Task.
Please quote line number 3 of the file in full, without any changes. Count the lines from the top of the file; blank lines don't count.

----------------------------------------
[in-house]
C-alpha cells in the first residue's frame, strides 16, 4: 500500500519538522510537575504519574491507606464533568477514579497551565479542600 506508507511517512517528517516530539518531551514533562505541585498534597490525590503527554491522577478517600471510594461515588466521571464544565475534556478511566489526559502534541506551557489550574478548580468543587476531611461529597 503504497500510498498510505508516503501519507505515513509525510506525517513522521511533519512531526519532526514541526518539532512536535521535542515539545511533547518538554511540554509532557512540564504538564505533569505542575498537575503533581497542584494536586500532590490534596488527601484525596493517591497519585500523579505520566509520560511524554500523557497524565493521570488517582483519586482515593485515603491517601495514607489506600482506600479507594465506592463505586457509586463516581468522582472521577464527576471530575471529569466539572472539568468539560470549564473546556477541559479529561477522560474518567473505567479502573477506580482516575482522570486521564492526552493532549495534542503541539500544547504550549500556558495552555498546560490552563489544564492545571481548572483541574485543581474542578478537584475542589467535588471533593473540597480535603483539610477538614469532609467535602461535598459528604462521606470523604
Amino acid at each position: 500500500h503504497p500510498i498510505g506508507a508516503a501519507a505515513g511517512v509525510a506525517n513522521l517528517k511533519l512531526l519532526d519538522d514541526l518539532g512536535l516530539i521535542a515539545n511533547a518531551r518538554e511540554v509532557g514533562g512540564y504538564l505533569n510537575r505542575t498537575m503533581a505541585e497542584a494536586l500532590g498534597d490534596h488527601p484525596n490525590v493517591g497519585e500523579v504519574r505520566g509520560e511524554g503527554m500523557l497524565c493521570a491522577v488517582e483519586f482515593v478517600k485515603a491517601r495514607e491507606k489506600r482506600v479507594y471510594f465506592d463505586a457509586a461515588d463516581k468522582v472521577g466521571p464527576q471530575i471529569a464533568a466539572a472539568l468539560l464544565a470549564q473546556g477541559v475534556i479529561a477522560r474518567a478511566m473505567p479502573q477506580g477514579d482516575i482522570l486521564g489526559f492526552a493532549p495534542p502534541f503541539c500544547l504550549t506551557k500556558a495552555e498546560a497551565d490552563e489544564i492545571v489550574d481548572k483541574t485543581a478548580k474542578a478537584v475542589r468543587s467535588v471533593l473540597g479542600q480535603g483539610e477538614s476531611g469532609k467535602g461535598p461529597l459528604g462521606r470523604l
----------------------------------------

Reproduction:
Amino acid at each position: 500500500h503504497p500510498i498510505g506508507a508516503a501519507a505515513g511517512v509525510a506525517n513522521l517528517k511533519l512531526l519532526d519538522d514541526l518539532g512536535l516530539i521535542a515539545n511533547a518531551r518538554e511540554v509532557g514533562g512540564y504538564l505533569n510537575r505542575t498537575m503533581a505541585e497542584a494536586l500532590g498534597d490534596h488527601p484525596n490525590v493517591g497519585e500523579v504519574r505520566g509520560e511524554g503527554m500523557l497524565c493521570a491522577v488517582e483519586f482515593v478517600k485515603a491517601r495514607e491507606k489506600r482506600v479507594y471510594f465506592d463505586a457509586a461515588d463516581k468522582v472521577g466521571p464527576q471530575i471529569a464533568a466539572a472539568l468539560l464544565a470549564q473546556g477541559v475534556i479529561a477522560r474518567a478511566m473505567p479502573q477506580g477514579d482516575i482522570l486521564g489526559f492526552a493532549p495534542p502534541f503541539c500544547l504550549t506551557k500556558a495552555e498546560a497551565d490552563e489544564i492545571v489550574d481548572k483541574t485543581a478548580k474542578a478537584v475542589r468543587s467535588v471533593l473540597g479542600q480535603g483539610e477538614s476531611g469532609k467535602g461535598p461529597l459528604g462521606r470523604l